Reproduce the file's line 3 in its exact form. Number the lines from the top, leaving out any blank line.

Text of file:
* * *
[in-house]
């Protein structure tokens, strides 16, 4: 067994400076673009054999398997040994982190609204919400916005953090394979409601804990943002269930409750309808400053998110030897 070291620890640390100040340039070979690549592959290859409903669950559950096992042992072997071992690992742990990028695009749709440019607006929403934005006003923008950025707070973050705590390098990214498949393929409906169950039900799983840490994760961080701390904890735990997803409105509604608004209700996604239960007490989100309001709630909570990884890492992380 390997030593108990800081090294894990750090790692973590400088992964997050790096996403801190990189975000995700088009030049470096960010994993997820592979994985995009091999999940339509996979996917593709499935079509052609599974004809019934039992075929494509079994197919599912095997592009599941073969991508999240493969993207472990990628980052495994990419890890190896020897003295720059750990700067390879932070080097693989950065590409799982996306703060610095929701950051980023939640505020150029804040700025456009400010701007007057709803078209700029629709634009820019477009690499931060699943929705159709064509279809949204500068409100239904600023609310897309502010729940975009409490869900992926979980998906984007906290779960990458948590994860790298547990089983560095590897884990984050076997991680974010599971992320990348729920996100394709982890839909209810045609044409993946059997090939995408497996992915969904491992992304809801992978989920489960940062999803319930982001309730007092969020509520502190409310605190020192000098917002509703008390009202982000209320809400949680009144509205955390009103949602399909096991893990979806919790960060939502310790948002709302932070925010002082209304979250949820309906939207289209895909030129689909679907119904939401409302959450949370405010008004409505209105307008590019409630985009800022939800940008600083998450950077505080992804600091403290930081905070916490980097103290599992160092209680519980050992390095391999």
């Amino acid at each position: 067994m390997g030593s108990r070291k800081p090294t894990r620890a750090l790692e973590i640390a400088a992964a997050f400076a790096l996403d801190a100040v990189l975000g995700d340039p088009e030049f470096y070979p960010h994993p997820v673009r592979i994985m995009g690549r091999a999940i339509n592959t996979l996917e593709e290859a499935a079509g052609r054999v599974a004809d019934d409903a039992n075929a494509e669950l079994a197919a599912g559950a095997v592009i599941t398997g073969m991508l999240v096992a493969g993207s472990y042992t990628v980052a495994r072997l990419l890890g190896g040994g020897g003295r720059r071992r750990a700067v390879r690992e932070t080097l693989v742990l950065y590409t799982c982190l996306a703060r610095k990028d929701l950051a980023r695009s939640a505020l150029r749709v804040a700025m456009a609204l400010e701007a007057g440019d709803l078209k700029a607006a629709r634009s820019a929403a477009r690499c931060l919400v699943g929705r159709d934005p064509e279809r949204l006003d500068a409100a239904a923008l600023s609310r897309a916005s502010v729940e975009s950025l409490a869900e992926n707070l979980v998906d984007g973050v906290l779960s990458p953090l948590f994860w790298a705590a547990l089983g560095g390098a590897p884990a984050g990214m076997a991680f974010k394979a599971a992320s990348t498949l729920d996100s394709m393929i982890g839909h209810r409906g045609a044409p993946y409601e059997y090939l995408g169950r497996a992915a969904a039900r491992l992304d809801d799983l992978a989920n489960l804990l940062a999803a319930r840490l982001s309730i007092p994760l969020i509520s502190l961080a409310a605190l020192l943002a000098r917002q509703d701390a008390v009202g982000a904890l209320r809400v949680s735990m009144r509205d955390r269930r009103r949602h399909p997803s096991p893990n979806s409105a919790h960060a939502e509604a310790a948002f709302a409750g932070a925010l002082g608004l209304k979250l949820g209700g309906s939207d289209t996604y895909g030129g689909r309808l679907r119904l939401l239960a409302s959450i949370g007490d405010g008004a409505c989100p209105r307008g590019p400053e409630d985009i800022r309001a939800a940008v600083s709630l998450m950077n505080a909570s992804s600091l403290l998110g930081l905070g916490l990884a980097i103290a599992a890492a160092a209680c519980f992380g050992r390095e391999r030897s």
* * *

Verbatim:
């Amino acid at each position: 067994m390997g030593s108990r070291k800081p090294t894990r620890a750090l790692e973590i640390a400088a992964a997050f400076a790096l996403d801190a100040v990189l975000g995700d340039p088009e030049f470096y070979p960010h994993p997820v673009r592979i994985m995009g690549r091999a999940i339509n592959t996979l996917e593709e290859a499935a079509g052609r054999v599974a004809d019934d409903a039992n075929a494509e669950l079994a197919a599912g559950a095997v592009i599941t398997g073969m991508l999240v096992a493969g993207s472990y042992t990628v980052a495994r072997l990419l890890g190896g040994g020897g003295r720059r071992r750990a700067v390879r690992e932070t080097l693989v742990l950065y590409t799982c982190l996306a703060r610095k990028d929701l950051a980023r695009s939640a505020l150029r749709v804040a700025m456009a609204l400010e701007a007057g440019d709803l078209k700029a607006a629709r634009s820019a929403a477009r690499c931060l919400v699943g929705r159709d934005p064509e279809r949204l006003d500068a409100a239904a923008l600023s609310r897309a916005s502010v729940e975009s950025l409490a869900e992926n707070l979980v998906d984007g973050v906290l779960s990458p953090l948590f994860w790298a705590a547990l089983g560095g390098a590897p884990a984050g990214m076997a991680f974010k394979a599971a992320s990348t498949l729920d996100s394709m393929i982890g839909h209810r409906g045609a044409p993946y409601e059997y090939l995408g169950r497996a992915a969904a039900r491992l992304d809801d799983l992978a989920n489960l804990l940062a999803a319930r840490l982001s309730i007092p994760l969020i509520s502190l961080a409310a605190l020192l943002a000098r917002q509703d701390a008390v009202g982000a904890l209320r809400v949680s735990m009144r509205d955390r269930r009103r949602h399909p997803s096991p893990n979806s409105a919790h960060a939502e509604a310790a948002f709302a409750g932070a925010l002082g608004l209304k979250l949820g209700g309906s939207d289209t996604y895909g030129g689909r309808l679907r119904l939401l239960a409302s959450i949370g007490d405010g008004a409505c989100p209105r307008g590019p400053e409630d985009i800022r309001a939800a940008v600083s709630l998450m950077n505080a909570s992804s600091l403290l998110g930081l905070g916490l990884a980097i103290a599992a890492a160092a209680c519980f992380g050992r390095e391999r030897s």